01/21/04: The ACLU distributed a letter to the Senate Judiciary, Law Enforcement, and Criminal Justice Committee. Read the letter.

03/10/04: The ACLU sent a letter to Gov. Walker requesting her to veto SB 24. Read the letter.

Joint Resolution on Marriage - HJR 25:

As if a law defining marriage as between a man and a woman were not enough, the legislature passed a resolution proposing to amend the Utah Constitution. A proposal will be sent to Utah voters, asking them to amend the state constitution to add that “marriage consists only of the legal union between a man and a woman . . . [and] no other domestic union, however denominated, may be recognized as a marriage or given the same or substantially equivalent legal effect.”

Voters will have a chance to vote on this proposed amendment in the November election. The ACLU of Utah urges voters to vote against amending the constitution to add a discriminatory provision, which limits the rights of a specific group. More information on this issue will be developing.

Uniform Parentage Act - SB 45:

Lastly, to the relief of the ACLU of Utah, the Uniform Parentage Act failed. SB 45 dealt with many issues, but of primary concern to the ACLU was a section regulating gestational agreements. Under the bill, the intended parents contracting with a gestational mother must be married. We believe that limiting the surrogacy option to married couples is discriminatory, and passes judgment about how people should form families. SB 45 failed.


Prohibition of Public Funding for Abortion - SB 68: passed
Partial Birth Abortion Amendments - SB 69: passed
Resolution Urging State to Recognize Federal Law Prohibiting Partial Birth Abortion - SJR 3: failed

The assault on women’s reproductive freedom continued during the 2004 legislative session. Two bills that work to limit access to abortion were passed during the session.

Prohibition of Public Funding for Abortion SB 68:

SB 68 prohibits the use of public funds for abortion services, except in limited situations. The ACLU of Utah submitted letters to the committee and both houses urging legislators to vote against the bill because the exceptions are more restrictive than those permitted under federal Medicaid regulations. We also opposed SB 68 because its fiscal ramifications are unclear, and may be widespread as the bill prohibits the use of “direct or indirect” public funds. Staff attorney Margaret Plane testified about these concerns.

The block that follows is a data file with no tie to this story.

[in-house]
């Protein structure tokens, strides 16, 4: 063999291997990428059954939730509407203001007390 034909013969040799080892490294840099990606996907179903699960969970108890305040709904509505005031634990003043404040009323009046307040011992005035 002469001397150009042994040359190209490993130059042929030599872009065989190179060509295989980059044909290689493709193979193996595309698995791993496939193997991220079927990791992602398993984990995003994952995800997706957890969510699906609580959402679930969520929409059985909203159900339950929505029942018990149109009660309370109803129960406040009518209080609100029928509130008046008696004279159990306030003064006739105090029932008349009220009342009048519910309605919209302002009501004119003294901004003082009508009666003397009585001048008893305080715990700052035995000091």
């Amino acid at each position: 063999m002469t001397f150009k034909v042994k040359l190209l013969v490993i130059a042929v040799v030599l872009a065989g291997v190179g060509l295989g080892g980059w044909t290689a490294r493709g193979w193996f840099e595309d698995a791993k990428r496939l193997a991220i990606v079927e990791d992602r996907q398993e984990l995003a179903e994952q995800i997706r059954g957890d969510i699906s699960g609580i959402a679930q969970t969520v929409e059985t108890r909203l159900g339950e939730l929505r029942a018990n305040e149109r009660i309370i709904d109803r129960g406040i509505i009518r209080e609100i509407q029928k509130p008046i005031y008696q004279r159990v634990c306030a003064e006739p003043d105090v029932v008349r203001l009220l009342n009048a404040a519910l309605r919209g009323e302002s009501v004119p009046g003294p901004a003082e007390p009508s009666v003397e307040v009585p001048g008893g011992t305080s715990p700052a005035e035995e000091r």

The ACLU was primarily concerned with SB 68’s narrow waiver of the requirement that cases of rape or incest be reported to the police. The bill only allows waiver of the reporting requirement if the woman was unable to report for physical reasons or fear of retaliation. In contrast, under federal regulations concerning the use of public funds for abortion, the reporting requirement may be waived when a physician certifies that the patient cannot report for physical or psychological reasons. The Utah requirement is more restrictive and lacks the objective standard of a physician to determine whether a woman is unable to report a case of rape or incest.

By imposing eligibility requirements that are more restrictive than those permitted under federal law, SB 68 arguably places Utah’s federal Medicaid funds at risk. Further, by not participating in the Medicaid program under the terms established by Congress, the bill violates the Supremacy Clause of the U.S. Constitution.

01/21/04: The ACLU delivered the first letter to the members of the Senate Judiciary, Law Enforcement, and Criminal Justice Committee as well. Read the letter.

03/10/04: The ACLU sent a letter to Gov. Walker requesting her to veto SB 68. Read the letter.

Partial Birth Abortion Amendments - SB 69:

The legislature passed SB 69, “Partial Birth Abortion Amendments,” which they failed to pass last year. The bill alters Utah’s already existing ban on so-called “partial birth abortions.” While we would prefer laws that work to protect access to safe abortions, we think it unfortunate that the legislature amended Utah’s existing law, which has been cited by U.S. Supreme Court Justice O’Connor as a model method wherein states can address this issue without violating the constitution.